The WordPress documentation on Include Tags listed four different functions which template developers can use to in their templates:
<?php get_header(); ?>
<?php get_footer(); ?>
<?php get_sidebar(); ?>
<?php comments_template(); ?>
Most templates in the WordPress themes directory use these set of functions, simply because they are used with the default Kubrick template, and according to the documentation, these functions provide the additional functionality over a regular PHP include like
<?php include (TEMPLATEPATH . '/header.php'); ?>, because if the the file required (e.g. header.php) is not found in the template’s directory, the default template’s header.php will be used instead.
However, I figured out that there might be a reason why a developer may choose NOT to use these functions.
I don’t know how exactly to put the challenge I faced into a statement… but here is the scenario which I found and issue with.
In my template, I normally use an extra config.php file, where I define a few variables, like my FeedBurner Feed Address, or the main meta keywords for my blog. As I did so, I used a
<?php include (TEMPLATEPATH . '/config.php'); ?> at the top of every main page I use (i.e. index.php, single.php, archive.php and page.php) so that the variables will be available for use in that page.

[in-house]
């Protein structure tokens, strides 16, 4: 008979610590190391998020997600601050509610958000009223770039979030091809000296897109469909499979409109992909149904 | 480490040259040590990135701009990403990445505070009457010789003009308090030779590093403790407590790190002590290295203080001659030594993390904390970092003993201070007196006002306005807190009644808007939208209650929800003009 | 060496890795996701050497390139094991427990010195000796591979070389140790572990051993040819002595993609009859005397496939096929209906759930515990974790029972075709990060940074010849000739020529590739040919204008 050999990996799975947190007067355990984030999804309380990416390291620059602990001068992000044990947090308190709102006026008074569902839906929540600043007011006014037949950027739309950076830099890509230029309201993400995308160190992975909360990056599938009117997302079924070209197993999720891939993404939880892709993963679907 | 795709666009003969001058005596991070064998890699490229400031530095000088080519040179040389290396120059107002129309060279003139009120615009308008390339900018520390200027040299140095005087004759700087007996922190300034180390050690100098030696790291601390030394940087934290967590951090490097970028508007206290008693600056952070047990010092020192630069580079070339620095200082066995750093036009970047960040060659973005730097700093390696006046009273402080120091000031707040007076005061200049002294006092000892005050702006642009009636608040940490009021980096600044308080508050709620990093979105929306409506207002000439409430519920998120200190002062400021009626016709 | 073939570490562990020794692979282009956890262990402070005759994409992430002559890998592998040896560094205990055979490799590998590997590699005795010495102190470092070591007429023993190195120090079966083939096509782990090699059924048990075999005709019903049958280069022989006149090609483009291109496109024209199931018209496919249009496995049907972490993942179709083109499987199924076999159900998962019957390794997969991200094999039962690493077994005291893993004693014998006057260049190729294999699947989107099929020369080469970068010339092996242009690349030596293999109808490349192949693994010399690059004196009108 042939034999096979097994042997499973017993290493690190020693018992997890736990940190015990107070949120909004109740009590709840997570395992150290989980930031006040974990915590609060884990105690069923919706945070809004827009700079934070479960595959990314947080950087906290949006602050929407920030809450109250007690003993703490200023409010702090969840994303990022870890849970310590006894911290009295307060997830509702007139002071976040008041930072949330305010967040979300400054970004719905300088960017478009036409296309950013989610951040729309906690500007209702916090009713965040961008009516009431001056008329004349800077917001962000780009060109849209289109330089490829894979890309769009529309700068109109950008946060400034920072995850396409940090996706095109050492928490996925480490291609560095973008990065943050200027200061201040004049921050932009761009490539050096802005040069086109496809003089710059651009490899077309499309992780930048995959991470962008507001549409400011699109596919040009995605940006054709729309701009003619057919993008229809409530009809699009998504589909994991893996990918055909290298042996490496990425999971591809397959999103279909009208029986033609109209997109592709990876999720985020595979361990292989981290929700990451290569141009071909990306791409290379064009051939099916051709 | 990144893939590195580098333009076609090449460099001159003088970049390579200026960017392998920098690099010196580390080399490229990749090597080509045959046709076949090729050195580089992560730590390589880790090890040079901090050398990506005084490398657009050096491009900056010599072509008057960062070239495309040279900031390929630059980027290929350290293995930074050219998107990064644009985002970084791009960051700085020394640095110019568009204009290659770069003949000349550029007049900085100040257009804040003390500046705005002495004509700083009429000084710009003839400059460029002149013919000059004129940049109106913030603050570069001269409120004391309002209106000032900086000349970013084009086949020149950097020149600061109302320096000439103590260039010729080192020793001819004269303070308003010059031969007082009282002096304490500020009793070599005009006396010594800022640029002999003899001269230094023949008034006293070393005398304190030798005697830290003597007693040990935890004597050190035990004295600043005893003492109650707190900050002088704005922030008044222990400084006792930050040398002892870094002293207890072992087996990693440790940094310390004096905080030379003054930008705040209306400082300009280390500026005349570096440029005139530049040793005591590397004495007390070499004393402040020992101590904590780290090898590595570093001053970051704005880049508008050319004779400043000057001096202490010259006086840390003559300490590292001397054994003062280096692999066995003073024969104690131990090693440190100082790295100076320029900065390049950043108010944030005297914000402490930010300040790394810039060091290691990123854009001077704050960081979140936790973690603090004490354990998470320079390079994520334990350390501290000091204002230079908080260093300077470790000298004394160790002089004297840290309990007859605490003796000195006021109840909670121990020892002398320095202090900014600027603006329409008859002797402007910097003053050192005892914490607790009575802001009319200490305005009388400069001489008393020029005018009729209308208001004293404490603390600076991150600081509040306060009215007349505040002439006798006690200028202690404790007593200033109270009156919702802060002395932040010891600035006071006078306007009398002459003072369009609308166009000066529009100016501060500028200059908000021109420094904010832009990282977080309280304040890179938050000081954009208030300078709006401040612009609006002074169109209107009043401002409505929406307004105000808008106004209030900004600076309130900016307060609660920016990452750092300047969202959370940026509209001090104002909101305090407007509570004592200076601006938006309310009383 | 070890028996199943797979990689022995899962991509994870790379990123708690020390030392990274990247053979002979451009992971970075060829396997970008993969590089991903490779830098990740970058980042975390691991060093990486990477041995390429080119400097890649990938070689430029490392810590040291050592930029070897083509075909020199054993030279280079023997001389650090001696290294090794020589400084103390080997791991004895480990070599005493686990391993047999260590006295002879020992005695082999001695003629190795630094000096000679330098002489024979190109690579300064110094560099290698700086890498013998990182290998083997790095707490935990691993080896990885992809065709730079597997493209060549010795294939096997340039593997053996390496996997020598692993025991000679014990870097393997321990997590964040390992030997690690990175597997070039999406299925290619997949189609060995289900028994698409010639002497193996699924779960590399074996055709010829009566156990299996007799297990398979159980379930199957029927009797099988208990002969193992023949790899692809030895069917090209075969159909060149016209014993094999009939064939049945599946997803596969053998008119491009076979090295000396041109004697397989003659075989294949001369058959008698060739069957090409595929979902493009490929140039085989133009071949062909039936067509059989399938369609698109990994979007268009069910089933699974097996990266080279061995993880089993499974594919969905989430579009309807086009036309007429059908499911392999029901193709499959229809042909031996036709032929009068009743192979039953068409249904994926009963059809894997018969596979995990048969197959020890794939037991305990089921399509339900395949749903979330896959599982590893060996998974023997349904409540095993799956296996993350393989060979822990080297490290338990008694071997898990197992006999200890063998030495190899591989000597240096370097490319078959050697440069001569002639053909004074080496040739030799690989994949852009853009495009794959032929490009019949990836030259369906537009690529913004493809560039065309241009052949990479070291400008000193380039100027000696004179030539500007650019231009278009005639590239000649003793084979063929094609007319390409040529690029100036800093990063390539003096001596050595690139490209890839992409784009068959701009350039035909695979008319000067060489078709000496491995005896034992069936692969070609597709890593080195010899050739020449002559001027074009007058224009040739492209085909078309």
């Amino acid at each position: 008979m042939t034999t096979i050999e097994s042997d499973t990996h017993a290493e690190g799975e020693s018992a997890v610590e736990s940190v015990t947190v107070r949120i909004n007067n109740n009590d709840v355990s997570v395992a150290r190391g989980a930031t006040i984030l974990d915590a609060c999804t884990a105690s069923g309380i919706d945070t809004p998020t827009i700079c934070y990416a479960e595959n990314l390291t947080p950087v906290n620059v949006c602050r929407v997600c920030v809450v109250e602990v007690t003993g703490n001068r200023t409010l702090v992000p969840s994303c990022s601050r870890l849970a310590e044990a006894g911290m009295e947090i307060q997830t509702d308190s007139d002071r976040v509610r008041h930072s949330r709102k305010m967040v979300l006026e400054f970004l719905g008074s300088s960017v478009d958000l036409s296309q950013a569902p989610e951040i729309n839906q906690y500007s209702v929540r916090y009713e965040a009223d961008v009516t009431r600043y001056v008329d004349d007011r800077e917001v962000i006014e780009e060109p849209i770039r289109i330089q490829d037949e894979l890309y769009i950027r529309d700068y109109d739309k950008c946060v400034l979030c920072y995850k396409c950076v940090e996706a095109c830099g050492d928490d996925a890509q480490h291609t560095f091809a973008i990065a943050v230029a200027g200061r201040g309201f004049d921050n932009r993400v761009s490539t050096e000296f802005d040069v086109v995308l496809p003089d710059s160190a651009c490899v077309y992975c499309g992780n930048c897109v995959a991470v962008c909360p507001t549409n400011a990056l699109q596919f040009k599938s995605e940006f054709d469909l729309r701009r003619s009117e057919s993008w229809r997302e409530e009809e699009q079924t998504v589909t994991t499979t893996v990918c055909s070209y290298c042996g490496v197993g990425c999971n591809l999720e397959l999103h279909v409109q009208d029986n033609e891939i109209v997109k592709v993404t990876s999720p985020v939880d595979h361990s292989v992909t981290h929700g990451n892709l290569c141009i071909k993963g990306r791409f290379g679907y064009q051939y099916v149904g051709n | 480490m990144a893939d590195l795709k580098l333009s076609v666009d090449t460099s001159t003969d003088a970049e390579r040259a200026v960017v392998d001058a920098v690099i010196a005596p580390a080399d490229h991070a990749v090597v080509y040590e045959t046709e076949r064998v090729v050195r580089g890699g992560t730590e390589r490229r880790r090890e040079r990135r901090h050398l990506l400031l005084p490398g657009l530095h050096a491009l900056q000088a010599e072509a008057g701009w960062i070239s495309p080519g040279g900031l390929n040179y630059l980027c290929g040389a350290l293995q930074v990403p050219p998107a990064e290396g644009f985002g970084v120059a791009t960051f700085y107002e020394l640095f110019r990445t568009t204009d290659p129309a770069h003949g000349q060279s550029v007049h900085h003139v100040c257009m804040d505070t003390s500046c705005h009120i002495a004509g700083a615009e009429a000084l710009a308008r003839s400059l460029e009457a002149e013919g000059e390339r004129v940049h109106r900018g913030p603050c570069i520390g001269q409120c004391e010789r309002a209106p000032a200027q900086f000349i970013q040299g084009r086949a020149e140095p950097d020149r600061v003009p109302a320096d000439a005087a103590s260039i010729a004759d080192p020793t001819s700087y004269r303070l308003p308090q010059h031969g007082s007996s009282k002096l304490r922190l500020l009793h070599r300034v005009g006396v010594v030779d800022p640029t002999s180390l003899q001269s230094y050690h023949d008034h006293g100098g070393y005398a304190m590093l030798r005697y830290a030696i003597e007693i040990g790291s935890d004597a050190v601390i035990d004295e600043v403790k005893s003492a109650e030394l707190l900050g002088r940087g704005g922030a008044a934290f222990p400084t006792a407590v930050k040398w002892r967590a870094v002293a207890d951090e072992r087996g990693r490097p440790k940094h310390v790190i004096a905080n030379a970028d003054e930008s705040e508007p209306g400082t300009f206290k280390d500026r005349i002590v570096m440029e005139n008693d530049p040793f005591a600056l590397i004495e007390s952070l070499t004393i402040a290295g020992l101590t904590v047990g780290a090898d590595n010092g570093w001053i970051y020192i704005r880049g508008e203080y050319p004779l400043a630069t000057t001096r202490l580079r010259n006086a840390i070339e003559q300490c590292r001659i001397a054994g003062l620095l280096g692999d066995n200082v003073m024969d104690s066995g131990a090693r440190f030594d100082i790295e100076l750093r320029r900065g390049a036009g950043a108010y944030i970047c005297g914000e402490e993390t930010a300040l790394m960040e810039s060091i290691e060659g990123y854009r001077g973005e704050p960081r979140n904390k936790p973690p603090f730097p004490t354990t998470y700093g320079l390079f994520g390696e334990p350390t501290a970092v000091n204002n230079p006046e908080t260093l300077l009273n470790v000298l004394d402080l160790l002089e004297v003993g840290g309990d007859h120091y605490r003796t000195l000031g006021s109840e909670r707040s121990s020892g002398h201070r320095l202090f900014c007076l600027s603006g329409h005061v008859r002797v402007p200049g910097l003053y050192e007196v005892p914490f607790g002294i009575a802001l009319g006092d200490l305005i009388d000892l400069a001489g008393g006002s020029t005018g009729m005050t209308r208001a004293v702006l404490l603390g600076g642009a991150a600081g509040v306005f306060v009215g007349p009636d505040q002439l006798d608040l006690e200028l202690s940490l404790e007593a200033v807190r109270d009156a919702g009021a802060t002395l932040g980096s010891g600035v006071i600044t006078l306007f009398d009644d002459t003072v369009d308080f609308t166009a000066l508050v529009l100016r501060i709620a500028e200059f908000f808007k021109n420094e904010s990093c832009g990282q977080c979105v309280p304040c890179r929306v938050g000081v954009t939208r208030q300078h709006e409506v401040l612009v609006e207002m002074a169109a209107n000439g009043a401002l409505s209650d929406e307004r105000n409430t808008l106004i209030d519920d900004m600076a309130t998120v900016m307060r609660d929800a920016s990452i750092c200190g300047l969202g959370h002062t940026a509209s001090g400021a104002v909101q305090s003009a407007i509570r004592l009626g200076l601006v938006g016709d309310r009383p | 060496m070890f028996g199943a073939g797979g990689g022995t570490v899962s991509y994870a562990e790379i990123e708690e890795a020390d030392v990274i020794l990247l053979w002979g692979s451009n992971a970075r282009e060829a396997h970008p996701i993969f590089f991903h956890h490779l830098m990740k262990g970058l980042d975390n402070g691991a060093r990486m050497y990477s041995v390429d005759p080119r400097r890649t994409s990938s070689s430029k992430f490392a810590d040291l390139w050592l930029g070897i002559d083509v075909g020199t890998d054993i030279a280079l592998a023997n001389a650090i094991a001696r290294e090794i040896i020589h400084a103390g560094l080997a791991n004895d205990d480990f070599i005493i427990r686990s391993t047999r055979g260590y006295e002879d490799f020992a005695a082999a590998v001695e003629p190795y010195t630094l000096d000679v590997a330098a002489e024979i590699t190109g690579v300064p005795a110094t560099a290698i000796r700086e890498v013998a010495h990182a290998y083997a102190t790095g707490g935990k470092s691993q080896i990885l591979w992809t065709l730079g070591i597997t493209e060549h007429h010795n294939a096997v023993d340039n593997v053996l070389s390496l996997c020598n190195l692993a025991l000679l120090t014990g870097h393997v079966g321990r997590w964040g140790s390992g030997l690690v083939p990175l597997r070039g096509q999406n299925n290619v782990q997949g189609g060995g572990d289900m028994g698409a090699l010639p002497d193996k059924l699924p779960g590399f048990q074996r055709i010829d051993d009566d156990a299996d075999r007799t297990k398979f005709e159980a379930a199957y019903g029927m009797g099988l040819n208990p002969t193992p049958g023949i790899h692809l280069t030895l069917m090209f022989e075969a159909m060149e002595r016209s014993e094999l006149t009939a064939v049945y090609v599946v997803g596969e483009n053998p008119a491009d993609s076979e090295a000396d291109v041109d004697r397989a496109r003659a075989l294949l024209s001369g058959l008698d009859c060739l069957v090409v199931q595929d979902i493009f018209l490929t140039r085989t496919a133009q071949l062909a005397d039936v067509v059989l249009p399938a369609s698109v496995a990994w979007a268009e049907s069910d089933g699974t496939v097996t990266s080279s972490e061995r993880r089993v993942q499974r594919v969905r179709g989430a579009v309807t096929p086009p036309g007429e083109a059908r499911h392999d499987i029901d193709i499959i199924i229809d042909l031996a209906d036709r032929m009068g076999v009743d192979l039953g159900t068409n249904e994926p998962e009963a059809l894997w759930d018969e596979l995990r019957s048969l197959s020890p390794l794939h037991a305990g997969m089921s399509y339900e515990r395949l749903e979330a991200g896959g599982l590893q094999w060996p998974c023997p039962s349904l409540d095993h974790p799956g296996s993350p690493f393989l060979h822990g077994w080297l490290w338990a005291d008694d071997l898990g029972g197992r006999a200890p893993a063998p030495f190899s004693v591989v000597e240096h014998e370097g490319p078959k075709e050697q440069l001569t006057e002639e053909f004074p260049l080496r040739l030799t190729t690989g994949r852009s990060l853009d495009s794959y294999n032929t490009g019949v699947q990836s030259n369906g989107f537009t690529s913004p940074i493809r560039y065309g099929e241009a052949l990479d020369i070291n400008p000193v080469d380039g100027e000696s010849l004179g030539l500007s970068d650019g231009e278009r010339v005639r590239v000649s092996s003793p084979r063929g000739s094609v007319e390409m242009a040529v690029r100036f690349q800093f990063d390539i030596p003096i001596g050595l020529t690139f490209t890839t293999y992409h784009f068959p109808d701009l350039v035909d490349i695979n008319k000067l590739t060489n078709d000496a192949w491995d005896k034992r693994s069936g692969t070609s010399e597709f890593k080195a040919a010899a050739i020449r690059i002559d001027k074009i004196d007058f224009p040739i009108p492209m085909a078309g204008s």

And in these main pages are where I used to have
So, for example, in my sidebar page (sidebar.php), I have an RSS icon which is hyperlinked to my blog feeds – which I want to point to my Feedburner feed address. However, it seems that the variables in scope on the main page is not available in these pages.
Even when I did another
<?php include (TEMPLATEPATH . '/config.php'); ?> in my sidebar.php, the variables still showed blank when I loaded the page on the browser.
When I swapped
<?php get_sidebar(); ?> with
<?php include (TEMPLATEPATH . '/sidebar.php'); ?>, the variables worked well.
I think the four include functions by WordPress works well for templates that do not do a lot of customization and optimization. They work perfectly for themes like the default Kubrick. However, if you are a developer who wants to tweak the details of your template, you might be better off using regular PHP functions, where you are assured of the exact functionality (of course, unless you have the technical expertise to look into the WordPress source files).